New MIT Battery Design Could Double Range of Electric Cars

Scientists at the Massachusetts Institute of Technology are developing a new battery technology that they say would significantly reduce the size of electric car battery systems and potentially double the range of electric vehicles.

The technology uses a type of semi-solid flow cell system, in which the battery electrodes take the form of tiny particles suspended in liquid electrolyte, a mixture nicknamed “Cambridge crude.”

Two streams of that slurry-like compound — one positively charged, the other negatively charged — are then pumped through the system, causing the exchange of lithium ions across a permeable membrane that triggers an external current.

Critically, while most standard battery systems consist largely of materials that provide structural support but no power, researchers say this system puts more of the materials to work.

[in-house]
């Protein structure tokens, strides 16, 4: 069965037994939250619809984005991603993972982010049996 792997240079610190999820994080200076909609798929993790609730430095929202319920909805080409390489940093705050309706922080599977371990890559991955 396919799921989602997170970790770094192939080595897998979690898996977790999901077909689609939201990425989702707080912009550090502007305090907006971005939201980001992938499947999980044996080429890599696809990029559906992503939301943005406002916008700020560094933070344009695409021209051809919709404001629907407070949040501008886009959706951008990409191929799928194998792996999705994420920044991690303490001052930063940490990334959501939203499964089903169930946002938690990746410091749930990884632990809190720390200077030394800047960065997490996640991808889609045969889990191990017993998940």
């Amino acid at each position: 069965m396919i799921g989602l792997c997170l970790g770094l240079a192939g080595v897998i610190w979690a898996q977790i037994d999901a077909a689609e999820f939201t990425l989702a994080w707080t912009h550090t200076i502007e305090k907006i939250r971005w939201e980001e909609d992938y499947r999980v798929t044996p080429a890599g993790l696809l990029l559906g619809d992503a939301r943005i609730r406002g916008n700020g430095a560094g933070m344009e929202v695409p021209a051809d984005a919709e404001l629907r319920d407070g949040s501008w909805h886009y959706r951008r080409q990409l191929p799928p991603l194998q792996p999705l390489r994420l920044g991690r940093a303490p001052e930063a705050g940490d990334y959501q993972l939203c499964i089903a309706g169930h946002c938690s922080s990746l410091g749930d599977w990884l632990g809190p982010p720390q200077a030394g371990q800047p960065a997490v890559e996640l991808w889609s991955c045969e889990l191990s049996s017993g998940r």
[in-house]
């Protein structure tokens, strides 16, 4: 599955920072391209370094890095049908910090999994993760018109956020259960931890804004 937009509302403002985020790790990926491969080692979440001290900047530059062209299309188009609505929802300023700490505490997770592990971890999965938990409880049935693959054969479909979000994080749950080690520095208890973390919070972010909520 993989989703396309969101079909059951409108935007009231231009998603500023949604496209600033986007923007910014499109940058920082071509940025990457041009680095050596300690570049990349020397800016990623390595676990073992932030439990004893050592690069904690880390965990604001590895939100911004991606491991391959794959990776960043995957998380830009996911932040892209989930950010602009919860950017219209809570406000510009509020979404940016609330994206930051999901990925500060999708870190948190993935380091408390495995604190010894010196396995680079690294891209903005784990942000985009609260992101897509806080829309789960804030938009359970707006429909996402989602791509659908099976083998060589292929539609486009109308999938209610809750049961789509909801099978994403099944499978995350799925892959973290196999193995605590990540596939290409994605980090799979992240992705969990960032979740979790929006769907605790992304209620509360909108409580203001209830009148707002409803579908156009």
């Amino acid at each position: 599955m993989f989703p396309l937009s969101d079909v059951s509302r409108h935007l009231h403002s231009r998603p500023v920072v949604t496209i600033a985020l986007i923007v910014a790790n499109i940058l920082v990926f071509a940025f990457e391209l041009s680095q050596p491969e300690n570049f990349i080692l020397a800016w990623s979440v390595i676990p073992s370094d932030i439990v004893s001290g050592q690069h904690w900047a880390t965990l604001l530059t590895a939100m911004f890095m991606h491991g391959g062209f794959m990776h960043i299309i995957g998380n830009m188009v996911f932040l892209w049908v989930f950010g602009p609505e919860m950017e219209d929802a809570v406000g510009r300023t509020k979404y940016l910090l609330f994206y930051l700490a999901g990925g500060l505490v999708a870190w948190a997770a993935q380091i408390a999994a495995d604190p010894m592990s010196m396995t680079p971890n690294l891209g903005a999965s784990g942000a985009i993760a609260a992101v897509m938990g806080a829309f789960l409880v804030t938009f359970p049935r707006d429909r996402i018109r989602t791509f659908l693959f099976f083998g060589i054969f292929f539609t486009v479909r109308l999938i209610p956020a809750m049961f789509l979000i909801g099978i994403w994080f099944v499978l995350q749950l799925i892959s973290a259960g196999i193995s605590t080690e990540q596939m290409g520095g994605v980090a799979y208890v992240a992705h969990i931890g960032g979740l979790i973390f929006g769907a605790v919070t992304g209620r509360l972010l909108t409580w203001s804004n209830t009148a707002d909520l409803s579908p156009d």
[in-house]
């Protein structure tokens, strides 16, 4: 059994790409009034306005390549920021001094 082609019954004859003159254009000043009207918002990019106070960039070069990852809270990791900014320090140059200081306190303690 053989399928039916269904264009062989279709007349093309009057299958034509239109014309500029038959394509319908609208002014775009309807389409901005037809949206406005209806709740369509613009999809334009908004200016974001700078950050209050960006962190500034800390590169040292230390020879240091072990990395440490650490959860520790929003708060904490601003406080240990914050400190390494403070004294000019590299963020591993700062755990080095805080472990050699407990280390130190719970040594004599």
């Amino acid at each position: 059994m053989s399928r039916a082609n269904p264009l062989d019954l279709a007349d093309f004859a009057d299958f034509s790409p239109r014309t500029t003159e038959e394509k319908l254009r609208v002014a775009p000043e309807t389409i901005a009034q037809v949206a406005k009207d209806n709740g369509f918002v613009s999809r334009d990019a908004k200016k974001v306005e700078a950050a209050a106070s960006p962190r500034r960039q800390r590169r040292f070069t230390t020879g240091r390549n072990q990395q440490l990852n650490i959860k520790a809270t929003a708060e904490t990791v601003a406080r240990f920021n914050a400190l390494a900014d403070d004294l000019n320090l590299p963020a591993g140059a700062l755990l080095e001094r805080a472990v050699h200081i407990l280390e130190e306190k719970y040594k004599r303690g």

Lead researcher Yet-Ming Chiang says the power-per-unit potential will be 10 times greater than conventional designs. Also, drivers looking to recharge their batteries would have the option of replacing spent slurry or re-charging the slurry with an electric current.

Article appearing courtesy Yale Environment 360.

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